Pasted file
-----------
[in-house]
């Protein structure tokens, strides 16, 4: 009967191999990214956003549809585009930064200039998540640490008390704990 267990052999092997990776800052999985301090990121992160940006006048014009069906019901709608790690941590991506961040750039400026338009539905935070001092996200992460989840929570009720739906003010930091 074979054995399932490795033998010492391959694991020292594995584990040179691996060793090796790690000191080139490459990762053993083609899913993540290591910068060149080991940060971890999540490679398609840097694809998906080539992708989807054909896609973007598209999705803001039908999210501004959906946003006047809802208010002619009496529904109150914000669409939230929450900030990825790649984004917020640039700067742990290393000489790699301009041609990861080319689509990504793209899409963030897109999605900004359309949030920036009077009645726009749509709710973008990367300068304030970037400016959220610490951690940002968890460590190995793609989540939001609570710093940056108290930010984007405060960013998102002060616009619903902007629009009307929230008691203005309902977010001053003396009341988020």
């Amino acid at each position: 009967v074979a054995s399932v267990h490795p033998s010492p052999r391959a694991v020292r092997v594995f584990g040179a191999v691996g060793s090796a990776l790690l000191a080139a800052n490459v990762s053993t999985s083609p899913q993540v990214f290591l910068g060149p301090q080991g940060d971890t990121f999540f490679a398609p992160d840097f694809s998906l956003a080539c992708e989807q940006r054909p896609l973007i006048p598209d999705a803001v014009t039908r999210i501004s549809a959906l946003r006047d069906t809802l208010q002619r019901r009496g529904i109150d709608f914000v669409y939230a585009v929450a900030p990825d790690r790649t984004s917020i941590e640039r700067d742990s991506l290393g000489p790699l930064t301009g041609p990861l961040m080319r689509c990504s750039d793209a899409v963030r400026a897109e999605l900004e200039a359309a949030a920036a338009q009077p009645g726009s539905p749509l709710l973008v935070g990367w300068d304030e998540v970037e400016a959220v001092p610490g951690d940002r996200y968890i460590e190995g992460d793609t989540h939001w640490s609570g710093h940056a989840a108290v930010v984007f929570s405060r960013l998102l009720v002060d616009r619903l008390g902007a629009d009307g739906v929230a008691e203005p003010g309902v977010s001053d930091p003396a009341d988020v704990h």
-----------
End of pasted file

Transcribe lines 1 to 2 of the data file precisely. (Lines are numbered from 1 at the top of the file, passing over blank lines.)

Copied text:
[in-house]
């Protein structure tokens, strides 16, 4: 009967191999990214956003549809585009930064200039998540640490008390704990 267990052999092997990776800052999985301090990121992160940006006048014009069906019901709608790690941590991506961040750039400026338009539905935070001092996200992460989840929570009720739906003010930091 074979054995399932490795033998010492391959694991020292594995584990040179691996060793090796790690000191080139490459990762053993083609899913993540290591910068060149080991940060971890999540490679398609840097694809998906080539992708989807054909896609973007598209999705803001039908999210501004959906946003006047809802208010002619009496529904109150914000669409939230929450900030990825790649984004917020640039700067742990290393000489790699301009041609990861080319689509990504793209899409963030897109999605900004359309949030920036009077009645726009749509709710973008990367300068304030970037400016959220610490951690940002968890460590190995793609989540939001609570710093940056108290930010984007405060960013998102002060616009619903902007629009009307929230008691203005309902977010001053003396009341988020």